The next step in that research, which will be funded by the Florida Breast Cancer Foundation for a two-year period, is to identify the cellular and molecular changes that could explain these effects, according to Michael Antoni, professor in the Department of Psychology at the College of Arts and Sciences and co-leader of the Cancer Prevention Control and Survivorship program at the Sylvester Comprehensive Cancer Center. The grant will support Momentum2: The Breakthrough Campaign for the University of Miami.

Antoni’s team hopes to show that the five-week program produces the same changes in stress hormone levels and measures of immune function and inflammatory processes over an extended follow-up period that have been seen in patients who participated in longer programs, typically from 10 weeks to 12 months. Indicators of psychological and physiological well-being may provide a pathway through which these interventions could improve quality of life and health outcomes over the long-term survivorship period, with positive effects seen as much as five years later.

The study, co-led by Bonnie Blomberg, professor of microbiology and immunology at Sylvester, will measure the changes in cortisol levels, check immune responses in cells, and look for decreased inflammation at the RNA level in cells. The new grant research, which began July 1, focuses on the women who show the most elevated levels of distress in the weeks after breast cancer surgery.

“The hope is that these psychoneuroimmunologic (PNI) effects will show us clearly how therapies like relaxation therapy can affect immune system regulation,” Antoni said.  “Does effective stress management reduce cortisol levels, increase immune function, and decrease inflammation early in the course of women’s treatment for breast cancer? We expect that women who show the greatest reductions in distress will also show the greatest reductions in inflammatory signaling and the greatest improvements in immune cell functioning over their first year of treatment.”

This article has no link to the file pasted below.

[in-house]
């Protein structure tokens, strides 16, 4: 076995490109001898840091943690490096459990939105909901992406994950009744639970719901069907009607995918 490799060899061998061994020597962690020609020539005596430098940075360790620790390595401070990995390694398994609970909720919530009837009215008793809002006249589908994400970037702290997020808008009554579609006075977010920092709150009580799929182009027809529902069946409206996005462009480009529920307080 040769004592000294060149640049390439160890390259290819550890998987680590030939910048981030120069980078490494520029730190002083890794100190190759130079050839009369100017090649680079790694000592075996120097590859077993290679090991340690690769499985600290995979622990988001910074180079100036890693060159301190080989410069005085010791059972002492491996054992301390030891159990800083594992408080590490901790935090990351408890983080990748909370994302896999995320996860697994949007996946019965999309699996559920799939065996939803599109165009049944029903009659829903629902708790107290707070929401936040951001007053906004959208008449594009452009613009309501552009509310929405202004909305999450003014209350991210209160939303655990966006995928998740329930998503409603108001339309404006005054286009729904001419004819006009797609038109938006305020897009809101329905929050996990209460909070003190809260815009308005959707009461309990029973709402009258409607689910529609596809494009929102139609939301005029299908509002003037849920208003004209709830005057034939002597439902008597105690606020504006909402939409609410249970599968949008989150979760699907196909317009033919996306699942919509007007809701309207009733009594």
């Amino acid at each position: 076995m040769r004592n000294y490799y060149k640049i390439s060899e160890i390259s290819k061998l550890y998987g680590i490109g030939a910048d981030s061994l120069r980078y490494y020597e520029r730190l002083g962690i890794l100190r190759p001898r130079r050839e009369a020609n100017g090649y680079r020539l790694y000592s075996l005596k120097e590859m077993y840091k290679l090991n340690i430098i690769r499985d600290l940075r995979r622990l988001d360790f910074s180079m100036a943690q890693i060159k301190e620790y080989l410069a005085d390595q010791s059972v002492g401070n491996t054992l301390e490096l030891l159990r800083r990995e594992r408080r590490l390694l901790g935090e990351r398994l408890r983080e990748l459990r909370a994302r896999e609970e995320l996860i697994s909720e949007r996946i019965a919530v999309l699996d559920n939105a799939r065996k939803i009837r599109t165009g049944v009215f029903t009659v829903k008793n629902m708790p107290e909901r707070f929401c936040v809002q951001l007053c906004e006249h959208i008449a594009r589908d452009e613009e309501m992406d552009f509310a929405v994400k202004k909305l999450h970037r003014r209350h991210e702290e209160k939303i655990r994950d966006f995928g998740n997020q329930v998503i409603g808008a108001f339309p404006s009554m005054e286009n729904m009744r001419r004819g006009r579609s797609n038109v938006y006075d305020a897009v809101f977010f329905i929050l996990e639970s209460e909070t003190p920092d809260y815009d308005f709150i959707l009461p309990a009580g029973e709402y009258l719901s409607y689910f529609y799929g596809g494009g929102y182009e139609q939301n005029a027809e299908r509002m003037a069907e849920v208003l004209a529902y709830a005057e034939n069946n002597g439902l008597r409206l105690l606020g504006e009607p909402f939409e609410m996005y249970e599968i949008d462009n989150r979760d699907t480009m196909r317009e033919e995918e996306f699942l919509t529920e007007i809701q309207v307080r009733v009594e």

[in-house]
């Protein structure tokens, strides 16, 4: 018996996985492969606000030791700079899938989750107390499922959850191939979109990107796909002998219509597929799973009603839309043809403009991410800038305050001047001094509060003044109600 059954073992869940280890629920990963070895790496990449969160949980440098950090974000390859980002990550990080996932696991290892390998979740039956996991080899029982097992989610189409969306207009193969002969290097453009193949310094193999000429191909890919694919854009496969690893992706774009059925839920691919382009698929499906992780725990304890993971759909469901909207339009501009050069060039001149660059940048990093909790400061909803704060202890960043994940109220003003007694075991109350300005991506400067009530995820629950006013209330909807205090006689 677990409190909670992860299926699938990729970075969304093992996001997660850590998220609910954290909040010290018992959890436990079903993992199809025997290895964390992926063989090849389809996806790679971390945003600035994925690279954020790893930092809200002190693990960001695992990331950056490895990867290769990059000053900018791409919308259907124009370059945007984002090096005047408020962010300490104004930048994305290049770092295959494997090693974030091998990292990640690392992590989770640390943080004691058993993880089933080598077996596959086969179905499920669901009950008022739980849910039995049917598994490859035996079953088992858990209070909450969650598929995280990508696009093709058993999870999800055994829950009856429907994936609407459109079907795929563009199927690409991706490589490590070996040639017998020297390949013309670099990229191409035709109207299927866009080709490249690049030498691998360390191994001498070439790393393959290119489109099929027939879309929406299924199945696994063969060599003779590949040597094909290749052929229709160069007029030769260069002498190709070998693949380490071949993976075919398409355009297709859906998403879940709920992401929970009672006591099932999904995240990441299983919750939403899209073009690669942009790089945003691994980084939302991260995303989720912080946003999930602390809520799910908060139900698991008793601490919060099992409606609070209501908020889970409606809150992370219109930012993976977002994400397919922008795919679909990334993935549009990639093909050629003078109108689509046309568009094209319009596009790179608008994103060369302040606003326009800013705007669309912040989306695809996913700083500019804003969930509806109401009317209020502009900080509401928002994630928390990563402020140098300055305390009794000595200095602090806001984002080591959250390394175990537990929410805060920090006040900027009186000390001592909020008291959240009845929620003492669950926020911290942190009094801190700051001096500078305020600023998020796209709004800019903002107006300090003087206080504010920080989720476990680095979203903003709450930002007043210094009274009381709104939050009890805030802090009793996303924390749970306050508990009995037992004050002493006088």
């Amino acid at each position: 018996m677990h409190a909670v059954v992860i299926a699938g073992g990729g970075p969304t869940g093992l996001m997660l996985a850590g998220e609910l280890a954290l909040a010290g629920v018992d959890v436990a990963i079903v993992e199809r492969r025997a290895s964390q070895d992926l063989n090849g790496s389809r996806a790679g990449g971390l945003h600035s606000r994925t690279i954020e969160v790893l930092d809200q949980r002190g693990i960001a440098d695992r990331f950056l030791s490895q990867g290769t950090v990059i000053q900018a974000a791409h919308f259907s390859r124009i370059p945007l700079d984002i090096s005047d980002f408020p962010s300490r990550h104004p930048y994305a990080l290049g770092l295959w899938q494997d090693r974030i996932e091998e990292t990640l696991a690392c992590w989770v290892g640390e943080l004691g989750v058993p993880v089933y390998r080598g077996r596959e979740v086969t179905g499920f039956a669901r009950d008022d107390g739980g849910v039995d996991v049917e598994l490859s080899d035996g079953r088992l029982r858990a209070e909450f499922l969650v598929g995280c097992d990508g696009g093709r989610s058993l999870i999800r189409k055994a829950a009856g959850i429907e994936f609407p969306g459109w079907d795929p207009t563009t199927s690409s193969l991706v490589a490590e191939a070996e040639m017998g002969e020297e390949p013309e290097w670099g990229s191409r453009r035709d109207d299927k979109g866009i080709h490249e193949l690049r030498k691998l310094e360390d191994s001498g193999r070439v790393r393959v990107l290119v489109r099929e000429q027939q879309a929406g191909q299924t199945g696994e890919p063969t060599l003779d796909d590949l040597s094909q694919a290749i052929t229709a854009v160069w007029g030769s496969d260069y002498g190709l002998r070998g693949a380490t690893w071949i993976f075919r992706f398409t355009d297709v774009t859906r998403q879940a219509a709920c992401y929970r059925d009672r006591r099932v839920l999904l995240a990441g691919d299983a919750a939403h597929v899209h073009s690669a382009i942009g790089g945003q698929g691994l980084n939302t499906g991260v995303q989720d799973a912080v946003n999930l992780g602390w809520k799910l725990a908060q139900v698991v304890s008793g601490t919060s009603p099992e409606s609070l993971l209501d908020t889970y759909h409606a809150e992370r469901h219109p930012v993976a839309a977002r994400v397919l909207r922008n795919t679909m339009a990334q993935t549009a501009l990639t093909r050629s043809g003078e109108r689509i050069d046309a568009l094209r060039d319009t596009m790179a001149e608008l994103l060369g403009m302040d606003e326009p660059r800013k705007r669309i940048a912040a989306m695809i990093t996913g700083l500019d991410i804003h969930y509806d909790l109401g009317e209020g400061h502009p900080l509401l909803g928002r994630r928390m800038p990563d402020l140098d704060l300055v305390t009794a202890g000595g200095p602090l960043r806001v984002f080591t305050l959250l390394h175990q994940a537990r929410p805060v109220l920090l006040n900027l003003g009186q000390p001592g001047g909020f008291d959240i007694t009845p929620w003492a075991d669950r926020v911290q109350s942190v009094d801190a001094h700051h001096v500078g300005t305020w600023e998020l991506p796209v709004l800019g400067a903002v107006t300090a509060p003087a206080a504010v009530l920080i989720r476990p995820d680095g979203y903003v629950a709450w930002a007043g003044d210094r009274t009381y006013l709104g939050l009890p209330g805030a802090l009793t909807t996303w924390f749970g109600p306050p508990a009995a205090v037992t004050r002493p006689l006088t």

“We know stress management is effective in a 10-week program, and women who only attended half the sessions had the same benefits, so we are testing the idea that five weeks might be enough time,” he said. “The 10-week program also helped us focus on the most important things patients need to learn: being able to relax when needed and being able to cognitively process their emotions. We think we can achieve that in less than 10 weeks by using very focused interventions, and that will be more practical in a clinical setting.”

“Drs. Antoni and Blomberg’s project was evaluated and scored by a panel of both researchers and laypersons who are advocates for breast cancer research,” said Russell Silverman, executive director of the Florida Breast Cancer Foundation. “It was recommended to our committee with great enthusiasm, and we feel that this work will have a positive impact on the future of breast cancer treatment.”

Annette Gallagher can be reached at 305-284-1121.